NZ's forestry product export prices rose 7%

Friday 11 Jun 2021

New Zealand’s prices for oil and logs rose sharply in the March 2021 quarter, while import and export prices continued to fall overall, Stats NZ said. Overseas trade index (OTI) import and export prices both fell 0.8% in the quarter to March 2021. Prices remained well below those recorded a year ago, with annual falls of 6.3% for imports and 7.2% for exports.

Terms of trade rose 0.1% in the March 2021 quarter but remained down 0.9% annually. The terms of trade measures the purchasing power of New Zealand’s exports abroad and is an indicator of the overall state of the economy. A rise in the terms of trade means New Zealand can buy more imports for the same amount of exports.

“Although commentators are predicting rising inflation as the global economy recovers from the COVID-19 pandemic, we’re not yet seeing that reflected in our headline OTI figures,” business prices delivery manager Bryan Downes said. “Instead, we’ve seen modest declines across most goods categories, offset by strong growth in prices for particular commodities, including oil and logs.”

Export prices for forestry products rose 7% in the March 2021 quarter. Within that category, prices for wood exports rose 9.1% over the quarter to reach the highest prices on record, slightly exceeding the previous peak in the June 2020 quarter. “Strong international demand for logs, especially from China, continues to drive up prices for New Zealand wood,” Mr Downes said.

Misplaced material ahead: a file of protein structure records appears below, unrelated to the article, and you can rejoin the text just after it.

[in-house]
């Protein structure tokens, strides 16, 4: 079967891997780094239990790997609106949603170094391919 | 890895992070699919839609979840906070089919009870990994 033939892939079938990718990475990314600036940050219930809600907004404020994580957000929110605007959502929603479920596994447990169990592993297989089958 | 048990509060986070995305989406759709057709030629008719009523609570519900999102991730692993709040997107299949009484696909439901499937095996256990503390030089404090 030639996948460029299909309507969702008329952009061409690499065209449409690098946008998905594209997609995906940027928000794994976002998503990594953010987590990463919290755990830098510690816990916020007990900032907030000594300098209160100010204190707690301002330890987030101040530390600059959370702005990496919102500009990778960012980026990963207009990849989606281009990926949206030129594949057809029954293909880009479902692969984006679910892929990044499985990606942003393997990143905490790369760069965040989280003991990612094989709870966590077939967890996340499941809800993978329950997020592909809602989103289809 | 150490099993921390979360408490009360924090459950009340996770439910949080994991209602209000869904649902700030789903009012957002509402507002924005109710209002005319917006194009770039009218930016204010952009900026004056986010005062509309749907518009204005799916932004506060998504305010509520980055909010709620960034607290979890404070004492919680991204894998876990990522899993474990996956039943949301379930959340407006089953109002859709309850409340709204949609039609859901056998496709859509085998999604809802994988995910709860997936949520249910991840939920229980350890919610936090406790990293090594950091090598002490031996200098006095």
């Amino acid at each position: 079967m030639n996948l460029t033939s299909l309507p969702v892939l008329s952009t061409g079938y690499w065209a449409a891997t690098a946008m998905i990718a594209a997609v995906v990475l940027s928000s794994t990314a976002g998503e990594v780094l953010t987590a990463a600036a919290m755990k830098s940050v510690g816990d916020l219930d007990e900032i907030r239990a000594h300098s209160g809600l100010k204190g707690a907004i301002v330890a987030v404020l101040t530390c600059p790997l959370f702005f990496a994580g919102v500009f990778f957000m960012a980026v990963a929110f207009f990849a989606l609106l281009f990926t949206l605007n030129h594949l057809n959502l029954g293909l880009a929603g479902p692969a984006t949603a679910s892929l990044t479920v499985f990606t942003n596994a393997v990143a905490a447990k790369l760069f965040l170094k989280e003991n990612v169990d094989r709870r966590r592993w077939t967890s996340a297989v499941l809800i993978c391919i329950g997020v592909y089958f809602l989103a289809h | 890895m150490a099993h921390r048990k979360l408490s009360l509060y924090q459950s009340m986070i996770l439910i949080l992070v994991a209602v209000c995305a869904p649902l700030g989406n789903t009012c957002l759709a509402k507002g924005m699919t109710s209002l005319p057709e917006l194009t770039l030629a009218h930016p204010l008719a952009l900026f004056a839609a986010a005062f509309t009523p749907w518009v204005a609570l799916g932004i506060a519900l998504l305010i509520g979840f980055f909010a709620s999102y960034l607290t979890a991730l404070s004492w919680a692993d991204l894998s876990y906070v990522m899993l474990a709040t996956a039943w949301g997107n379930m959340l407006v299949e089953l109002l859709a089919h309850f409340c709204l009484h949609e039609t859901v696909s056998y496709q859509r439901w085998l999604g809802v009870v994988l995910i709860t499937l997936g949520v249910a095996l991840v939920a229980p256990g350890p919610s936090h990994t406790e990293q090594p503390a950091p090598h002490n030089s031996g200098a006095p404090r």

Services import prices rose 12% while export prices fell 0.4% in the March 2021 quarter, leading to an 11.1% fall in the services terms of trade. The increase in import prices was carried by a 52.2% increase for transportation services – setting new records for the largest quarterly increase and highest levels since the series began.

“The dramatic rise in import prices for transportation services reflects increased costs for sea transport,” Mr Downes said. “Container shortages, port congestion, and increasing demand for consumer goods has led to increased shipping costs around the world.”

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